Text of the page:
Q26  Lord Jenkin of Roding: I am a co-opted member of the Committee for the purpose of pandemic flu, and I have been listening to you for the last hour with fascination. What strikes me of course is that your style seems to be very different from that of your predecessor. I am not at all surprised, in that different people work in different ways. On the pandemic flu question—and we are still continuing our inquiry—it has aroused a good many anxieties about which the Department of Health has not always been able to satisfy us, and we are still looking for an opportunity to have a further discussion with ministers there. However, there was one issue that struck me which arose in a footnote from a paper we had from Professor Neil Ferguson, who gave us a long, very interesting paper, on the whole question of different treatments for different stages in a pandemic flu. There was a footnote to Professor Ferguson's paper when he had said: "Another uncertainty was the identity and critically the lethality of the specific strain which might cause the next pandemic." The footnote says: "The matter which has concerned the Government Chief Scientist John Beddington was the Department of Health planning assumption of a two per cent mortality as a reasonable risk scenario, whereas H5N1"—which is not the one we are currently confronted with—"was more like a 60 per cent mortality rate." I wondered whether you would like to enlarge on that a little because it makes a huge difference to recuperation and how you involve all the people who have to look after the dead bodies. It is a major issue.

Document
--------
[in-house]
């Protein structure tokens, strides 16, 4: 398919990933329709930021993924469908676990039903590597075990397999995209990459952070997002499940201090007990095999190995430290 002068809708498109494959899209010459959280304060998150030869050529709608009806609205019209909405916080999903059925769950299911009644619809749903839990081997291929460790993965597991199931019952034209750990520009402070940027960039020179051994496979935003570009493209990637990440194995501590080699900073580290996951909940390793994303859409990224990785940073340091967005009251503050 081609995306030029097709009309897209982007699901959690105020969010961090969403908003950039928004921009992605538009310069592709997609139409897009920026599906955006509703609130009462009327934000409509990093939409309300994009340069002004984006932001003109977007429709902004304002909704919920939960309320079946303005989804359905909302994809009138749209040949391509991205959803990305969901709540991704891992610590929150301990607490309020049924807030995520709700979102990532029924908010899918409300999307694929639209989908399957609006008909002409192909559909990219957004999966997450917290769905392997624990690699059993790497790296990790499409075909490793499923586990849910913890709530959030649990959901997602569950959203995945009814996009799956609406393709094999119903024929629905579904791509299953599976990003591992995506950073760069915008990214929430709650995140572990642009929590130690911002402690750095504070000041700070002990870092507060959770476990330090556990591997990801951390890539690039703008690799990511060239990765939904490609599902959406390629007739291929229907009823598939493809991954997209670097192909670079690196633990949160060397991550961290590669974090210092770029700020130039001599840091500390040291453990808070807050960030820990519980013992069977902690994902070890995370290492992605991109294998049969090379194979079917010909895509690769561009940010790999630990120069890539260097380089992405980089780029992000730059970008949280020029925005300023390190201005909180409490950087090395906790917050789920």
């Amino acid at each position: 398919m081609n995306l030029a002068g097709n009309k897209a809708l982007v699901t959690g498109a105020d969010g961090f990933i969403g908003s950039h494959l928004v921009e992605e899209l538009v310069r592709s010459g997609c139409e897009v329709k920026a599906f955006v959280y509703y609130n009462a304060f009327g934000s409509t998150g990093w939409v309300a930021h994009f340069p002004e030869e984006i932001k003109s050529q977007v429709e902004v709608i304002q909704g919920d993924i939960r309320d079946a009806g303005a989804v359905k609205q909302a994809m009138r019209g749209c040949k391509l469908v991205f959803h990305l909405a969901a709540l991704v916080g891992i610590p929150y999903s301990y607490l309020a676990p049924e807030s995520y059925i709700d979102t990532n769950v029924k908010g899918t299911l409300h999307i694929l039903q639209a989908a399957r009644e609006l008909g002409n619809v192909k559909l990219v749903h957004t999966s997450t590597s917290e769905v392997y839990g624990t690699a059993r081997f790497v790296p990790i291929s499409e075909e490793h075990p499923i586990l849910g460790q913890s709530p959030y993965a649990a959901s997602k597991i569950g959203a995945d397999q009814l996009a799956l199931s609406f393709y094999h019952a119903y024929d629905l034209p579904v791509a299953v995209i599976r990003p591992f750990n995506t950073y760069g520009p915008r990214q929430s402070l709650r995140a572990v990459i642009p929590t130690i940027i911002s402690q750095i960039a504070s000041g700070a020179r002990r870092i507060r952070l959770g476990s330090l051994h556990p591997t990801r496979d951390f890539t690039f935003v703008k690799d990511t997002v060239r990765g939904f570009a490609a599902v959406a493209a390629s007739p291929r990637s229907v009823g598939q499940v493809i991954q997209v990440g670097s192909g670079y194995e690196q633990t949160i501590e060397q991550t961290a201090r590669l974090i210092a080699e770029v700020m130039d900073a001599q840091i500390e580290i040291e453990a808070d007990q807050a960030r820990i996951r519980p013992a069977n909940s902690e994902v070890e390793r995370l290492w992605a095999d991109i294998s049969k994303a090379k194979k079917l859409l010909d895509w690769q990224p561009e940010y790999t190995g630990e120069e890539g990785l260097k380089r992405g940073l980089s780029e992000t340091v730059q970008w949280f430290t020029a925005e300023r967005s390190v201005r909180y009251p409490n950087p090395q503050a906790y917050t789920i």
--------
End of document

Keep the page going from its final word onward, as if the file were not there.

Professor Beddington: It is a significant issue. In H5N1 the mortality rate that you observe of people who actually catch it by contact with birds in South East Asia is around 60 per cent. I raised that issue with the independent committee that dealt with pandemic influenza, chaired by Sir Gordon Duff, and said: "I am sorry, can somebody explain to me what are the mechanisms where you might have a reason to be concerned that 60 per cent mortality would erode, either due to some form of biological mechanism or co-evolution or something, or that there is some indication in the analysis that perhaps we were looking at a sub sample, that we were only looking at the very worst affected individuals; and so that individuals identified with avian influenza were those which had it the worst and therefore there would be high mortality rates and so on. I am afraid to say that I am still not entirely satisfied. The current department planning is for what they call a "reasonable worst case scenario", which they use as a comparison with the previous pandemics in the twentieth century; and 2.5 per cent mortality is round about there. I am still concerned about H5N1 and whether in fact our planning is appropriate for that; but we are in the midst of the swine H1N1 epidemic at the moment, where mortality rates seem to be well below -----